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How to Avoid Audio Drops in a SoundGrid System

Mar 27, 2023

We have collected a list of common issues surrounding the topic of audio drops in a SoundGrid system: what to look for and what to avoid.

Server CPU usage overload

SoundGrid servers will drop audio if their CPU is overloaded. The Server usage meter on the top right corner of the SoundGrid application provides a clear color-coding of your CPU usage.

Ideally, maximum peak usage should be 85%. Note that higher sample rates require more processing power, so there is less processing headroom to begin with.
Mobile, Impact, and legacy IOS servers are supported with eMotion LV1 16ch only, with a sample rate of up to 48khz.

Methods to ease the Server load:

  1. Reduce the use of ‘heavy’ plugins*, specifically heavy-duty reverbs. If you are unsure which plugins are pushing the system to its limits, you can test this by elimination: right click the plugin > disable, then note how it affects the overall load. Note that:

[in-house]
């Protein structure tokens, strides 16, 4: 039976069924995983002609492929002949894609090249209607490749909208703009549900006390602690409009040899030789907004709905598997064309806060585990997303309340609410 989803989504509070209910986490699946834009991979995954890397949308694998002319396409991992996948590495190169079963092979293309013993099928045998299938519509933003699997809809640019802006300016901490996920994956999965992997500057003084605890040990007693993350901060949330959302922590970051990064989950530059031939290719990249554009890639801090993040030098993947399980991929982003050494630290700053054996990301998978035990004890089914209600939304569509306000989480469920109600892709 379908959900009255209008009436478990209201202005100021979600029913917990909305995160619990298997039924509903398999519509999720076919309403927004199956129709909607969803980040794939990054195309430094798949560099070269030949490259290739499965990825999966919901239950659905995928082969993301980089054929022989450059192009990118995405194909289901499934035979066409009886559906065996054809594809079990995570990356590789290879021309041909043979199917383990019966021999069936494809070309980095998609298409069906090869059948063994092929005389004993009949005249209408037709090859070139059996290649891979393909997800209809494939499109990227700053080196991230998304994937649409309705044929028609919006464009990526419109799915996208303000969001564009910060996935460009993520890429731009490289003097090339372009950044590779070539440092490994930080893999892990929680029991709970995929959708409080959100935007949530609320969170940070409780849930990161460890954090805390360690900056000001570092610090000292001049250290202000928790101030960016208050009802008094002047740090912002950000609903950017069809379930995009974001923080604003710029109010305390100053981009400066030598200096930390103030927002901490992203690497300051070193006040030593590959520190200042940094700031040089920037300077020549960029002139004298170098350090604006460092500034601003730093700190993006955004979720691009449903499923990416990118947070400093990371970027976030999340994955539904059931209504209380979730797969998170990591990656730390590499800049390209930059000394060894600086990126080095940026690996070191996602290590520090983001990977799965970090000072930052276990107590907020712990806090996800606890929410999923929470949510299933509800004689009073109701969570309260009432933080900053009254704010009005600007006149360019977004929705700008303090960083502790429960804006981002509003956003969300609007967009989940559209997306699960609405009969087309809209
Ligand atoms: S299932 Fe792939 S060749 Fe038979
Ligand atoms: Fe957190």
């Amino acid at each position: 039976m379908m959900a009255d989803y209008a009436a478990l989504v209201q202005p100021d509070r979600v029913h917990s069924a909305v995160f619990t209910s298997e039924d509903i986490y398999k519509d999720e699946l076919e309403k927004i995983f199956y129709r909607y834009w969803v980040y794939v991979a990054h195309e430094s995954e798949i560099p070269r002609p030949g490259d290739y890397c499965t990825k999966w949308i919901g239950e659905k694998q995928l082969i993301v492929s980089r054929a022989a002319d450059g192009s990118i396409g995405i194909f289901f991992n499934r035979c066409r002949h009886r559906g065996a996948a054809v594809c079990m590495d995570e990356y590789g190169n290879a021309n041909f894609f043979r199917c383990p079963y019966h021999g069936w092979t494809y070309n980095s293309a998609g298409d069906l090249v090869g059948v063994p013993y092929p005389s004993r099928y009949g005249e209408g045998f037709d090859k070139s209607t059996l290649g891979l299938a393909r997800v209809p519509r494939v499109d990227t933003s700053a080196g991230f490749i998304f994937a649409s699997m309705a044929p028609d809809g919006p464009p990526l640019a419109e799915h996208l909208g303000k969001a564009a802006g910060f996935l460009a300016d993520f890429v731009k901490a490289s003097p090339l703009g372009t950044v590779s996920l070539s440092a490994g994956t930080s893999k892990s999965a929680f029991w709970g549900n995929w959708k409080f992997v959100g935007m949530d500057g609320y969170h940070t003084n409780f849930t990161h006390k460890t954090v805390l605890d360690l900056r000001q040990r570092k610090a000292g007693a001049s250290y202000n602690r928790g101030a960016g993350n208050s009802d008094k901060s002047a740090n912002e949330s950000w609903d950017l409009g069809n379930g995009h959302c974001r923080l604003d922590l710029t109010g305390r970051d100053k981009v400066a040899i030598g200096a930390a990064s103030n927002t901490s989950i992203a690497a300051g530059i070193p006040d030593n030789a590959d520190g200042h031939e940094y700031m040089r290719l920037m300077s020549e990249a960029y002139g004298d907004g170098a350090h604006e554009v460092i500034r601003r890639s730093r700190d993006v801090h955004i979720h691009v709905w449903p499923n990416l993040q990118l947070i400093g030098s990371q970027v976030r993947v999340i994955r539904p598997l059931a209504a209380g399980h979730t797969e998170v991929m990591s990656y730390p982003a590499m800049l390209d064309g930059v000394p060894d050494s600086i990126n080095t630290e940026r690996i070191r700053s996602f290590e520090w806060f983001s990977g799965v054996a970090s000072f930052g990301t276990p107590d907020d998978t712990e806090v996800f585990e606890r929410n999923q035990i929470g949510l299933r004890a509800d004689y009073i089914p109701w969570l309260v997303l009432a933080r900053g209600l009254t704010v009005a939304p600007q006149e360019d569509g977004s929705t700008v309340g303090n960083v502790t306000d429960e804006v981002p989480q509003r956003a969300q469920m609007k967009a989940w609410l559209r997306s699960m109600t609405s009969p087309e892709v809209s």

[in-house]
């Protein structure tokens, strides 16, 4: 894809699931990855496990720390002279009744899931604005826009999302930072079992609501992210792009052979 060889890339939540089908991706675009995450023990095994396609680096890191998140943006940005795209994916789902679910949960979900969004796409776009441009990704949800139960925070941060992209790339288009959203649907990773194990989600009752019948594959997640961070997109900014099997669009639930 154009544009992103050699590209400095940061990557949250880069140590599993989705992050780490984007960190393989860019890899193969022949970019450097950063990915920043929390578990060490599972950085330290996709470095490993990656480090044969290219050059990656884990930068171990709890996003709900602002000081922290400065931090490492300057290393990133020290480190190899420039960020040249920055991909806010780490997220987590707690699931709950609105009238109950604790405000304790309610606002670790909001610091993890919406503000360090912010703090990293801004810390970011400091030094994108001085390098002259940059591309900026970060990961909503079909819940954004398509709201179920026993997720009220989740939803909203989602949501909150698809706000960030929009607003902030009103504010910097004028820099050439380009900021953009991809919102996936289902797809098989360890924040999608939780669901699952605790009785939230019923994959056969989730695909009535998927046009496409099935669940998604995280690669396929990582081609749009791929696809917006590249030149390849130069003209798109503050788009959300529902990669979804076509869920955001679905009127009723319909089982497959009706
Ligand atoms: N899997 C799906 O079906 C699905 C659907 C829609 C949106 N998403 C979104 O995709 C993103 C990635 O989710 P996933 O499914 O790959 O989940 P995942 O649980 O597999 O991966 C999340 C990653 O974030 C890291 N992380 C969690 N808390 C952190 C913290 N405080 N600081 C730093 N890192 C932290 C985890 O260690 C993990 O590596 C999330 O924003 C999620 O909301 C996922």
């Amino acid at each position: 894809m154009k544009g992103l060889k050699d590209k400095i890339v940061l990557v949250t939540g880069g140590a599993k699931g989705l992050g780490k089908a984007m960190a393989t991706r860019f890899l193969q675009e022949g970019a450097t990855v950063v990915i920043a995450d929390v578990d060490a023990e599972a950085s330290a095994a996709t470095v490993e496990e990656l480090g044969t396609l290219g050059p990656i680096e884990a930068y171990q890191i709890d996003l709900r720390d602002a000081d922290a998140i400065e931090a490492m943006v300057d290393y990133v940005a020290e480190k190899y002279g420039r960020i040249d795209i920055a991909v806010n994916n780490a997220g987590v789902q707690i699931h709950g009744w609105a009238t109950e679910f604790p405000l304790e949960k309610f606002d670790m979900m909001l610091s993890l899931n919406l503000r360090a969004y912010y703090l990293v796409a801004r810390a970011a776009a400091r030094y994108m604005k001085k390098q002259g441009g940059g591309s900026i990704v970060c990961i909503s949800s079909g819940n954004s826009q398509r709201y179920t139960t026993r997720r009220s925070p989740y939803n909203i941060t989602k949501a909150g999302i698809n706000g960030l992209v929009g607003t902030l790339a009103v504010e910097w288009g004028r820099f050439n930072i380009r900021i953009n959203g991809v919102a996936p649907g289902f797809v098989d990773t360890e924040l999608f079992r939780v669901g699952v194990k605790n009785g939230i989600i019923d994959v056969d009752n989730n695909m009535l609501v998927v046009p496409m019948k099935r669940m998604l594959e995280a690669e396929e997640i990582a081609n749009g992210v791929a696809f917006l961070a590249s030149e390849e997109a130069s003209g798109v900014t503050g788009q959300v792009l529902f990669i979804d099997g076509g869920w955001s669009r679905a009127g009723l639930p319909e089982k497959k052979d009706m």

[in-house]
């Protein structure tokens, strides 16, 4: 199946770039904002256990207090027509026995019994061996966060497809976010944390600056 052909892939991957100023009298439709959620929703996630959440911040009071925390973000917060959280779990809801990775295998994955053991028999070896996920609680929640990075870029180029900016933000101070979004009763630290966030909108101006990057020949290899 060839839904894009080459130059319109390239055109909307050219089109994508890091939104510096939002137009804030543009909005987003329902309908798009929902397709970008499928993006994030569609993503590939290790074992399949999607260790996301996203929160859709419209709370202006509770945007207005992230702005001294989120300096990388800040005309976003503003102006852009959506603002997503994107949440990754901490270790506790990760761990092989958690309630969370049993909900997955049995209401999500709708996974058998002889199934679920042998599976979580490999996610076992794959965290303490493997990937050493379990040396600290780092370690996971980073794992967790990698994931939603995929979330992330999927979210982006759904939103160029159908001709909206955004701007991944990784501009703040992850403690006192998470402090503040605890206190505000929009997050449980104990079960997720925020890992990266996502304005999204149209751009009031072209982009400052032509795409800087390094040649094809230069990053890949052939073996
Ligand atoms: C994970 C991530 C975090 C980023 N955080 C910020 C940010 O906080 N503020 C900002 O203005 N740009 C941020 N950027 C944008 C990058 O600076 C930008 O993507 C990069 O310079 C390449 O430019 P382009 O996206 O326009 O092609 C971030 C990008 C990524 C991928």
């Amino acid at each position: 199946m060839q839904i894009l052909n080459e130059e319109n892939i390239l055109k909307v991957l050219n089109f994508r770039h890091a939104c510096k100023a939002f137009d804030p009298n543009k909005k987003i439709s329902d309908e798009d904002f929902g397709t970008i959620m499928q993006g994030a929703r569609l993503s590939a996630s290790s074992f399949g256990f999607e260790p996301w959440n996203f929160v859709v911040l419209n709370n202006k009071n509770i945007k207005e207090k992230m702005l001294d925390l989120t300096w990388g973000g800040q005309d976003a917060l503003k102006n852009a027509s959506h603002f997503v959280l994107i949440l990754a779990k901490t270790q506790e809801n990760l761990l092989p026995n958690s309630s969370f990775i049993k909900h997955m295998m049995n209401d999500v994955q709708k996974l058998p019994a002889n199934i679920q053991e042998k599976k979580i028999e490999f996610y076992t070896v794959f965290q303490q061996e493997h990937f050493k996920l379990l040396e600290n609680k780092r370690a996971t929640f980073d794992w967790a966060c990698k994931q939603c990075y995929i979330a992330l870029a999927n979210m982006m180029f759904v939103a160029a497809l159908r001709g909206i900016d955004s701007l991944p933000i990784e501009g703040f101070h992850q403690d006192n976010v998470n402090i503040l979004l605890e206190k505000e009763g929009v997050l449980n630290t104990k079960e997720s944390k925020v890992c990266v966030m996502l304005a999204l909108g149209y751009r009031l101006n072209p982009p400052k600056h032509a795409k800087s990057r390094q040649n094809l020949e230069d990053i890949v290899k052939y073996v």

• Bypassing the plugin will not affect DSP usage.
    • Placing many ‘heavy’ plugins on the same rack will max the CPU faster than distributing them across several racks in a parallel or serial manner.
    • Plugins instantiated on Mon, Master, or Matrix channels will have more impact on the CPU than the same plugins instantiated input channels, even when ‘DSP optimized’ is selected. Moving plugins down the chain may free some headroom.
  2. Increase the Server Network Buffer size to a higher value. This will allow the system more processing headroom, at the expense of adding latency to the roundtrip.